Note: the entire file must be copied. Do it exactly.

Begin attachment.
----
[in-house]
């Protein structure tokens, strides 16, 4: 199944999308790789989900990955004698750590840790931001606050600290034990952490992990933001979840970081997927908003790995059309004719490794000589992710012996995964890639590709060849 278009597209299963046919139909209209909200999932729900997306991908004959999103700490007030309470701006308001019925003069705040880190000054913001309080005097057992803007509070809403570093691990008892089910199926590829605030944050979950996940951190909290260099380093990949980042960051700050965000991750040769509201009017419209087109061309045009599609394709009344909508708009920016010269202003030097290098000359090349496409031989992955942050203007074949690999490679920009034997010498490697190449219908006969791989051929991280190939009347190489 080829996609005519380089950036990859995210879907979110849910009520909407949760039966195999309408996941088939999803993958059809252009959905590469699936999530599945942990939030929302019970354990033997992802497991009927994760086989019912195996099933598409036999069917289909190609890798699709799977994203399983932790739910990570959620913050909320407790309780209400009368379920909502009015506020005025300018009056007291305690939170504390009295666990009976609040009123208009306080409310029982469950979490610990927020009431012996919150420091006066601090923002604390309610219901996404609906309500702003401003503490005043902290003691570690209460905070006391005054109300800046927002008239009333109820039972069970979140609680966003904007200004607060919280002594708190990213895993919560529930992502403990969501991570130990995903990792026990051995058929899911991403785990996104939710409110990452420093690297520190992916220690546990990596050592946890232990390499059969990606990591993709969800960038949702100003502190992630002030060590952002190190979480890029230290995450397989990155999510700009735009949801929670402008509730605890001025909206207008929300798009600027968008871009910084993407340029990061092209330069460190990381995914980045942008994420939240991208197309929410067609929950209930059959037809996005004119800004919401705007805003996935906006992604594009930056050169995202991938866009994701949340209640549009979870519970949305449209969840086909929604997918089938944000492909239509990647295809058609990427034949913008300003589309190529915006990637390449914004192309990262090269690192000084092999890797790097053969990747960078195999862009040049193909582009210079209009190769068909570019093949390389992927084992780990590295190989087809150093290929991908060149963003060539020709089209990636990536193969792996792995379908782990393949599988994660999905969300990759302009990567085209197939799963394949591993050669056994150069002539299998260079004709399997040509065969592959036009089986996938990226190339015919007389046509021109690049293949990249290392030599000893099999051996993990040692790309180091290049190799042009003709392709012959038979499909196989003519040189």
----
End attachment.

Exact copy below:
[in-house]
């Protein structure tokens, strides 16, 4: 199944999308790789989900990955004698750590840790931001606050600290034990952490992990933001979840970081997927908003790995059309004719490794000589992710012996995964890639590709060849 278009597209299963046919139909209209909200999932729900997306991908004959999103700490007030309470701006308001019925003069705040880190000054913001309080005097057992803007509070809403570093691990008892089910199926590829605030944050979950996940951190909290260099380093990949980042960051700050965000991750040769509201009017419209087109061309045009599609394709009344909508708009920016010269202003030097290098000359090349496409031989992955942050203007074949690999490679920009034997010498490697190449219908006969791989051929991280190939009347190489 080829996609005519380089950036990859995210879907979110849910009520909407949760039966195999309408996941088939999803993958059809252009959905590469699936999530599945942990939030929302019970354990033997992802497991009927994760086989019912195996099933598409036999069917289909190609890798699709799977994203399983932790739910990570959620913050909320407790309780209400009368379920909502009015506020005025300018009056007291305690939170504390009295666990009976609040009123208009306080409310029982469950979490610990927020009431012996919150420091006066601090923002604390309610219901996404609906309500702003401003503490005043902290003691570690209460905070006391005054109300800046927002008239009333109820039972069970979140609680966003904007200004607060919280002594708190990213895993919560529930992502403990969501991570130990995903990792026990051995058929899911991403785990996104939710409110990452420093690297520190992916220690546990990596050592946890232990390499059969990606990591993709969800960038949702100003502190992630002030060590952002190190979480890029230290995450397989990155999510700009735009949801929670402008509730605890001025909206207008929300798009600027968008871009910084993407340029990061092209330069460190990381995914980045942008994420939240991208197309929410067609929950209930059959037809996005004119800004919401705007805003996935906006992604594009930056050169995202991938866009994701949340209640549009979870519970949305449209969840086909929604997918089938944000492909239509990647295809058609990427034949913008300003589309190529915006990637390449914004192309990262090269690192000084092999890797790097053969990747960078195999862009040049193909582009210079209009190769068909570019093949390389992927084992780990590295190989087809150093290929991908060149963003060539020709089209990636990536193969792996792995379908782990393949599988994660999905969300990759302009990567085209197939799963394949591993050669056994150069002539299998260079004709399997040509065969592959036009089986996938990226190339015919007389046509021109690049293949990249290392030599000893099999051996993990040692790309180091290049190799042009003709392709012959038979499909196989003519040189």